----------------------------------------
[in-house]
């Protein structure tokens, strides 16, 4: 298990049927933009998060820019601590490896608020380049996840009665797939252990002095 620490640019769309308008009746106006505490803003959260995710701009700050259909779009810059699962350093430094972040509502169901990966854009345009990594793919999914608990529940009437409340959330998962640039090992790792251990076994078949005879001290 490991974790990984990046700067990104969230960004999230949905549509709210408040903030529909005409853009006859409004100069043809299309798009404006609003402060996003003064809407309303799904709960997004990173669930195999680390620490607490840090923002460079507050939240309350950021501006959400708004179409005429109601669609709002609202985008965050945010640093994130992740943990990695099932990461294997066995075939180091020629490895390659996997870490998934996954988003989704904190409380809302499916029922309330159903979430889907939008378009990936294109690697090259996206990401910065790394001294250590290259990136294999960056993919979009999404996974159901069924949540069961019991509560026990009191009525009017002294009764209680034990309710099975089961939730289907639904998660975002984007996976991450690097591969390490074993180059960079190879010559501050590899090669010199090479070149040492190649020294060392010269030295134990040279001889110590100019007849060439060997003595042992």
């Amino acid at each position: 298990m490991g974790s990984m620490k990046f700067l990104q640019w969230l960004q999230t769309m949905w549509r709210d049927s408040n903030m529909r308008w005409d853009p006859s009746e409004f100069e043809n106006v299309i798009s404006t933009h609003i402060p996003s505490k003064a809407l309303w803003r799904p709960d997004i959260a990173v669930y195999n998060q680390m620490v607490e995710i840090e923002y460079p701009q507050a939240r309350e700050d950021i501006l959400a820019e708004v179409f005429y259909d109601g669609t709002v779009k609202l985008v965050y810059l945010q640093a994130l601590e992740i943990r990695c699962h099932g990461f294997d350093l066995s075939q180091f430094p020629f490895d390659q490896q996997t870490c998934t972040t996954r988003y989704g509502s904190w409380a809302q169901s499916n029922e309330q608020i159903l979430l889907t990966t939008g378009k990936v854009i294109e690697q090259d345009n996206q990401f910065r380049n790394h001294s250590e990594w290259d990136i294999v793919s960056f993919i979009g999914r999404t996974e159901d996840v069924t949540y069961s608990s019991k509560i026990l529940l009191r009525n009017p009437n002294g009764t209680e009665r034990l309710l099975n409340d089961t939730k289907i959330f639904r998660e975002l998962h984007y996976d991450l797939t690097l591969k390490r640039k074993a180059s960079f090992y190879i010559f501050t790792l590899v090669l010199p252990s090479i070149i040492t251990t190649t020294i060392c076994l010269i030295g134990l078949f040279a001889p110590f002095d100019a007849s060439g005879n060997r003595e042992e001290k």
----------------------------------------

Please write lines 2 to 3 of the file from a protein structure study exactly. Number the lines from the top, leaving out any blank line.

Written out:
């Protein structure tokens, strides 16, 4: 298990049927933009998060820019601590490896608020380049996840009665797939252990002095 620490640019769309308008009746106006505490803003959260995710701009700050259909779009810059699962350093430094972040509502169901990966854009345009990594793919999914608990529940009437409340959330998962640039090992790792251990076994078949005879001290 490991974790990984990046700067990104969230960004999230949905549509709210408040903030529909005409853009006859409004100069043809299309798009404006609003402060996003003064809407309303799904709960997004990173669930195999680390620490607490840090923002460079507050939240309350950021501006959400708004179409005429109601669609709002609202985008965050945010640093994130992740943990990695099932990461294997066995075939180091020629490895390659996997870490998934996954988003989704904190409380809302499916029922309330159903979430889907939008378009990936294109690697090259996206990401910065790394001294250590290259990136294999960056993919979009999404996974159901069924949540069961019991509560026990009191009525009017002294009764209680034990309710099975089961939730289907639904998660975002984007996976991450690097591969390490074993180059960079190879010559501050590899090669010199090479070149040492190649020294060392010269030295134990040279001889110590100019007849060439060997003595042992």
């Amino acid at each position: 298990m490991g974790s990984m620490k990046f700067l990104q640019w969230l960004q999230t769309m949905w549509r709210d049927s408040n903030m529909r308008w005409d853009p006859s009746e409004f100069e043809n106006v299309i798009s404006t933009h609003i402060p996003s505490k003064a809407l309303w803003r799904p709960d997004i959260a990173v669930y195999n998060q680390m620490v607490e995710i840090e923002y460079p701009q507050a939240r309350e700050d950021i501006l959400a820019e708004v179409f005429y259909d109601g669609t709002v779009k609202l985008v965050y810059l945010q640093a994130l601590e992740i943990r990695c699962h099932g990461f294997d350093l066995s075939q180091f430094p020629f490895d390659q490896q996997t870490c998934t972040t996954r988003y989704g509502s904190w409380a809302q169901s499916n029922e309330q608020i159903l979430l889907t990966t939008g378009k990936v854009i294109e690697q090259d345009n996206q990401f910065r380049n790394h001294s250590e990594w290259d990136i294999v793919s960056f993919i979009g999914r999404t996974e159901d996840v069924t949540y069961s608990s019991k509560i026990l529940l009191r009525n009017p009437n002294g009764t209680e009665r034990l309710l099975n409340d089961t939730k289907i959330f639904r998660e975002l998962h984007y996976d991450l797939t690097l591969k390490r640039k074993a180059s960079f090992y190879i010559f501050t790792l590899v090669l010199p252990s090479i070149i040492t251990t190649t020294i060392c076994l010269i030295g134990l078949f040279a001889p110590f002095d100019a007849s060439g005879n060997r003595e042992e001290k």